Breweries have showcased glassware with artistic designs to complement your beer drinking experience. Duvel, a Belgium brewery makes their own glassware and has for some time. It is a stumpy tulip glass with their logo on it, simple, nothing out of the ordinary.
Recently, they released a collectible item: the Duvel Collection. Three glasses, four international artists (there is one team of two artists) and three creations make up the Duvel Collection. Each glass has a different creative approach, but all are vibrant and eye catching. Christmas is coming up, if anyone is so inclined.
Another brewery, Delirium Tremens from Brussels, Belgium (been to the brew pub!) is known for their quirky pink elephants which grace their bottles, glassware and other promotional apparel. Although Delirium Tremens refers to a severe form of alcohol withdrawal, the vibrant, fun loving glassware will make your shakes disappear. Generally, the glassware I have seen by this brewery are in the form of larger snifters.
Most pint glasses you see in the USA will have the logo more or less printed onto the glass (which is why you should hand wash your pints or else the design might start to fade away). Firestone Walker came up with a more creative way to decorate their glasses. The Firestone Walker pint glass I own has their logo of a bear fighting a lion (how cool) etched into the glass. This gives the glass a sleekness and the scene some depth.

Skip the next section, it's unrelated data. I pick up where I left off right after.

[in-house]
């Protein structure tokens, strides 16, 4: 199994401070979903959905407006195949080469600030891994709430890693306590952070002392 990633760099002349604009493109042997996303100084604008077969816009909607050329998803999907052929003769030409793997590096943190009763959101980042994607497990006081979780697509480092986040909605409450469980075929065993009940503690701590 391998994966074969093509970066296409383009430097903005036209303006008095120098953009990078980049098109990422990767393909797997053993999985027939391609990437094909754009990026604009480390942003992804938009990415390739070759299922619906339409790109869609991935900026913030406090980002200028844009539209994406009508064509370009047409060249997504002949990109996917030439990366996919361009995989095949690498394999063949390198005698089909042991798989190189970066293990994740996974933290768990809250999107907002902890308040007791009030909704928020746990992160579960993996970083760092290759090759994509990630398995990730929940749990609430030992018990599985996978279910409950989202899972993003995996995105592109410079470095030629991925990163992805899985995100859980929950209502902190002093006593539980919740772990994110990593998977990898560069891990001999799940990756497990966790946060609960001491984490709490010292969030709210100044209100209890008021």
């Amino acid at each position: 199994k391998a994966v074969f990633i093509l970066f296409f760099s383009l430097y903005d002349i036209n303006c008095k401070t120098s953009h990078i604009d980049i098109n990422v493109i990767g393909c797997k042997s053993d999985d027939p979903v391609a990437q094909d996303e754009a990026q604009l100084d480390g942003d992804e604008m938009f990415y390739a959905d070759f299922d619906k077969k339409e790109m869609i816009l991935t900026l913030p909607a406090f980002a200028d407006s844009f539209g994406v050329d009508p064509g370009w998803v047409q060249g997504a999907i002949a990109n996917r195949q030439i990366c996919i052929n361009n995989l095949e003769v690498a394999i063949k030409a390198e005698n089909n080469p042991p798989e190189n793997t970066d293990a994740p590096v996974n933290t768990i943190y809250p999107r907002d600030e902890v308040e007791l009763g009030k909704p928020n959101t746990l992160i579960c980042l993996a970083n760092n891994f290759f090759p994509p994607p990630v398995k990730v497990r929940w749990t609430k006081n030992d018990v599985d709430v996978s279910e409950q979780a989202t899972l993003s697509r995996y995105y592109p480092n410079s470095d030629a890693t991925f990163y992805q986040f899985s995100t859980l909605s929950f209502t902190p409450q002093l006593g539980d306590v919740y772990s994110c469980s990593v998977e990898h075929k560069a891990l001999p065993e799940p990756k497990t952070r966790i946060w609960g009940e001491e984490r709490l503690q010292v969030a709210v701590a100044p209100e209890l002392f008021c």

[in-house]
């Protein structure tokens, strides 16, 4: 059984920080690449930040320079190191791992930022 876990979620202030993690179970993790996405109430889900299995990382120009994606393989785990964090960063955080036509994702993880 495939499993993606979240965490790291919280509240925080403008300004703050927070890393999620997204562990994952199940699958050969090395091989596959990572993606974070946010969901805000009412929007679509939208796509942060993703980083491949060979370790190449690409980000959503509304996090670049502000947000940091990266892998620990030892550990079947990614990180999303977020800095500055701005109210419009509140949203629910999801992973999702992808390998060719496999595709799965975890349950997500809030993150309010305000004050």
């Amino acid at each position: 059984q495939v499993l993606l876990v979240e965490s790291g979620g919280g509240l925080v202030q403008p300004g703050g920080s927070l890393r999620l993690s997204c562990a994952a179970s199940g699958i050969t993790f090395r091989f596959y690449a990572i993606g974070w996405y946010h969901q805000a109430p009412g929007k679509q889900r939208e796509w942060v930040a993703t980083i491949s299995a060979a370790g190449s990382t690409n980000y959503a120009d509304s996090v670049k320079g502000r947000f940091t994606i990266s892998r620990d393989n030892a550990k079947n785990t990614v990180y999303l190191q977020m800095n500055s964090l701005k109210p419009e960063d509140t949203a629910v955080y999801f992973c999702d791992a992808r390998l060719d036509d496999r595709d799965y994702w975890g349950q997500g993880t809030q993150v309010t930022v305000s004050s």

Beer glassware is the only thing I collect (oh and beer) as each one is unique–some more than others. Owning at least one of each style will enhance your experience and make the beer you are drinking feel that much more special. Buying glassware has become a way to hold onto the memories we have from a brewery visit, a night at a beer bar or a beer tasting. Glassware, the gift that keeps on giving.
Have a favorite to share with us? Let us know in the comments.
“More beer please” is what we plan on saying all day on Saturday, January 23, 2010, as Belgiumfest begins in the Seattle neighborhood of Georgetown. Belgium beer styles vary from pale lagers to blondes to lambics, Saisons and Flemish reds. This country knows their beer, as some of beer brewing’s origins date back to the Middle Ages in Belgium. With over 125 breweries in this magnificent country, Belgiumfest 2010 is the perfect kick off to the countdown of Beer Blotter’s trip to Belgium in March.
Belgiumfest will take place at the Engine Room located on Airport Way South. Divided into two sessions, 12-4PM and 6-10PM, this event focuses on local, Washington breweries that feature Belgium style brews.
And the line-up INCLUDES (click here for a full list):
Anacortes Brewery: Sour Brown (Belgian Sour)
Big Time Brewery: Malaprop 8 (Belgian Abbey)
Black Raven Brewing Co.: Pour les Oiseaux (Wine Barrel Aged Saison)
Elliott Bay Brewing Co.: Blended Brett Beer (Blonde & Red Brett)
Fremont Brewing Co.: Solstice Saison and Sideshow Saison (Saison)
Issaquah Brewhouse: White Frog (Belgian Wit)
Port Townsend Brewing Co.: Belgian Dark Rye (Belgian Dark Strong Ale)
Two Beers Brewing: Crooked Belgian Wit and the Cask Dry version(Belgian Wit)
There are so many more breweries, 20 in total and most are presenting 2 or more Belgium beers. Tickets are $30.00 in advance and $35.00 at the door. What does that get you?? A 4oz tasting glass and ten taste. Extra taste are available for purchase. NOTE: ONLY CASH AND CHECKS ARE ACCEPTED DAY OF FOR TICKET PURCHASE.
To purchase tickets in advance, visit brownpapertickets.com.
Get your tickets now and we hope to see you there!! In parting, we leave you with this….
Verhoog zo uw glas naar België, naar bier en tot vele meer jaren om van België bier te drinken. Gejuich!